Since Howard S. and I bought our Unigo's together and promised a dual review, here is my part 1. Based on an e-mail to Howard, so if it sounds a little strange you'll know why.
Picked up the trailer Friday and proceeded to drive it around for 1300 miles.
After hook-up, training, checkout, and payment - we hit the road for St. Louis. Right away I was thinking - "what nut says 'you don't even know it's back there'?"
The tail wagged the dog all the way to STL. I thought maybe high winds or tight u-joints. My wife was behind me most of the way and said it was weaving pretty bad. My mother-in-law called it a horse's tail swatting at flies. A Harley guy followed for a while and when we stopped at the rest area he asked how it tracked, said it was weaving about quite a bit.
Called Mark on Saturday. He said it shouldn't weave about. Suggested putting the bike on the center stand and eyeball the verticalness of the Unigo. Did that in my parent's garage and the trailer was leaning way left. Removed the body from the frame, loosened the draw bar attach bolts at the front of the frame and twisted the frame fully clockwise looking from the rear as far as I could, held the frame in place with a 2 x 4 and tightened the draw bar. Now the trailer looked vertical.
Riding that day and all the way home Monday was much, much better. Judy noticed no weaving and I only noticed a slight more buffeting than normal when coming up on and overtaking trucks.
Mark said he should have checked this before I left but he and I both forgot. So make sure you get trued up real good if you haven't already.
Otherwise the trailer is great. Just hooked up, plugged in and drove off. No other problems.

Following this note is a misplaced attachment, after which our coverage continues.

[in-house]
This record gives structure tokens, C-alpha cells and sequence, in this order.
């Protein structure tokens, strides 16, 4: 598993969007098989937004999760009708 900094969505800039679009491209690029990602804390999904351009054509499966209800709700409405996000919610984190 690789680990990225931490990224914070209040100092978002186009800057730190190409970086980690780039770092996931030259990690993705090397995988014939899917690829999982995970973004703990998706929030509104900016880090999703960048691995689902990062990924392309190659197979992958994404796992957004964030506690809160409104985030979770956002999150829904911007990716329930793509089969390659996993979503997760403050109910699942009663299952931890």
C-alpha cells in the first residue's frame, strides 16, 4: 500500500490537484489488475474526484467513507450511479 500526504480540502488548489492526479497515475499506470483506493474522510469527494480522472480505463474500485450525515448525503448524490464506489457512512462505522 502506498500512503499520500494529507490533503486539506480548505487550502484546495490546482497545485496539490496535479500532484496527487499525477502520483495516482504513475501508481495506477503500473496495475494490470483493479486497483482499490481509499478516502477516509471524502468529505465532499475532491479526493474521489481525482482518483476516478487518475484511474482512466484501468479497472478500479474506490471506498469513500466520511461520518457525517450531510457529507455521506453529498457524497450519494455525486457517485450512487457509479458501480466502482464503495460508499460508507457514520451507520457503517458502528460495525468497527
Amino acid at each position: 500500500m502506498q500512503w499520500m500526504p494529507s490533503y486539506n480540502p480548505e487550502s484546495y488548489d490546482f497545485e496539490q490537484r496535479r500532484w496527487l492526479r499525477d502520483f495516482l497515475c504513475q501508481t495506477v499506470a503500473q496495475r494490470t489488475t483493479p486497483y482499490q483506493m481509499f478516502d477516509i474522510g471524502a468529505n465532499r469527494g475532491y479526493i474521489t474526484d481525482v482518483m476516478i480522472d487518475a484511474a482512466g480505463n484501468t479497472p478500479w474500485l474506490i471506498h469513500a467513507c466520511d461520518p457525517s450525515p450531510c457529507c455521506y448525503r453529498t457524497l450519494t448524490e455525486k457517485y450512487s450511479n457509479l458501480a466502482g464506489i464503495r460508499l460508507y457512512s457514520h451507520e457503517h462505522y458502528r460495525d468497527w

Things I notice -
Gotta plan stopping areas better, can't back out at all.
Getting leaned into a turn takes a slight more effort.
Staying consistent through any corner takes a slight more effort.
Speed bumps may catch the trailer frame - keep slow
Otherwise, it really does handle well and is very easy to ride with. Rain, traffic, winds, mountains, etc.
Get used to talking to people. Traveling caravan style with the MINI, LT, and Unigo draws lots of attention, comments, and questions. I think I sold 3 trailers!
Judy, an ex-fiberglass finishing specialist, was giving Mark fits pointing out defects and supposed defects. LOL However, for a pod shaped, hand layup unit, the finish smoothness is pretty good, not perfect, but very good. Paint match is also very good, not perfect, but very close. I only notice the depth of color difference in certain light, but as we discussed before, my color seems to change color with different light anyway. The lid isn't a perfect fit, but is waterproof, and the gaps look decent. This type of flush look is difficult to perfect. I like it just fine though.
Overall, love it. It is no less or more than I expected. Hope you feel the same. I am going to contact Mark to let him know that I am maxed out on frame adjustment and see if he has any other suggestions.
Looking forward to hearing about your Unigo pick up and first ride thoughts. See attached pics.
Also, I used no isolation relay pack and see no reason to, based on a well maintained electrical system on the trailer and bike.
I would say one reason some may have trouble with the ABS faults is that per Stick's wiring chart, supplied by Unigo, he mentions the black/gray vs gray/blue wire. The chart says either can be used for the taillight circuit. Don't do it, at least on 2002 and newer. The black/gray is the center taillight and is monitored by the ABS computer. Not sure exactly how, but just don't use the center bulb to tap into. I also haven't rechecked current with an ammeter, but will. If I remember correctly, the wires looked like 22 ga. Good for the 6 total amps the brake bulbs (trailer and bike) are rated at. Regardless, this circuit is protected by a 15 amp fuse, so there should be no normal overcurrent conditions. If current is marginally high, LED 1157 bulbs in the trailer will solve that problem.
Feel free to ask any questions if thinking about a Unigo -
OK, Howard - your turn.